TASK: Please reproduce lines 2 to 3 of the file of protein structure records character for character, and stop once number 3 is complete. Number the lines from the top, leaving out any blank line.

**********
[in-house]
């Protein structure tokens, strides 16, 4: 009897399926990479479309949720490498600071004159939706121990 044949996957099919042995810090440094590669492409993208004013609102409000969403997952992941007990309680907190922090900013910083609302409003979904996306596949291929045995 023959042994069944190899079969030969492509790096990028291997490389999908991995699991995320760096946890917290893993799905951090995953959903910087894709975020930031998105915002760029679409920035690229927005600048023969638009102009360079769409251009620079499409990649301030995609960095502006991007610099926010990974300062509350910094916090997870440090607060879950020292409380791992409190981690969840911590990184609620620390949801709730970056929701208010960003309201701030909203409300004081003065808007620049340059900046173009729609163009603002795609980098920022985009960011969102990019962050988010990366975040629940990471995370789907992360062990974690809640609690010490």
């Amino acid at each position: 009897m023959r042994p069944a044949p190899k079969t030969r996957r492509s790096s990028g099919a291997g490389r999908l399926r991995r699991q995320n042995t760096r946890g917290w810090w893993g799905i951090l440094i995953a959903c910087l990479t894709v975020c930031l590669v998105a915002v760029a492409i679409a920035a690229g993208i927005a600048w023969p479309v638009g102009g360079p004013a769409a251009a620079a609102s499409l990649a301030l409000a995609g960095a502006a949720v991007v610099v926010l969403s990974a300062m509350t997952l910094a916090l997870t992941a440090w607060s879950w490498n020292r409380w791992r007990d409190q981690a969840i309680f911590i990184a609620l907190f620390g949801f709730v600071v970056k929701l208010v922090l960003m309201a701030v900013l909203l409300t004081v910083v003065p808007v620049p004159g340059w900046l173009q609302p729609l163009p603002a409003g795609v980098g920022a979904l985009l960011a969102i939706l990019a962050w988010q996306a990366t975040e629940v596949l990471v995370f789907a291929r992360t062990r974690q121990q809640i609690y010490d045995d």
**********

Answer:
């Protein structure tokens, strides 16, 4: 009897399926990479479309949720490498600071004159939706121990 044949996957099919042995810090440094590669492409993208004013609102409000969403997952992941007990309680907190922090900013910083609302409003979904996306596949291929045995 023959042994069944190899079969030969492509790096990028291997490389999908991995699991995320760096946890917290893993799905951090995953959903910087894709975020930031998105915002760029679409920035690229927005600048023969638009102009360079769409251009620079499409990649301030995609960095502006991007610099926010990974300062509350910094916090997870440090607060879950020292409380791992409190981690969840911590990184609620620390949801709730970056929701208010960003309201701030909203409300004081003065808007620049340059900046173009729609163009603002795609980098920022985009960011969102990019962050988010990366975040629940990471995370789907992360062990974690809640609690010490």
């Amino acid at each position: 009897m023959r042994p069944a044949p190899k079969t030969r996957r492509s790096s990028g099919a291997g490389r999908l399926r991995r699991q995320n042995t760096r946890g917290w810090w893993g799905i951090l440094i995953a959903c910087l990479t894709v975020c930031l590669v998105a915002v760029a492409i679409a920035a690229g993208i927005a600048w023969p479309v638009g102009g360079p004013a769409a251009a620079a609102s499409l990649a301030l409000a995609g960095a502006a949720v991007v610099v926010l969403s990974a300062m509350t997952l910094a916090l997870t992941a440090w607060s879950w490498n020292r409380w791992r007990d409190q981690a969840i309680f911590i990184a609620l907190f620390g949801f709730v600071v970056k929701l208010v922090l960003m309201a701030v900013l909203l409300t004081v910083v003065p808007v620049p004159g340059w900046l173009q609302p729609l163009p603002a409003g795609v980098g920022a979904l985009l960011a969102i939706l990019a962050w988010q996306a990366t975040e629940v596949l990471v995370f789907a291929r992360t062990r974690q121990q809640i609690y010490d045995d």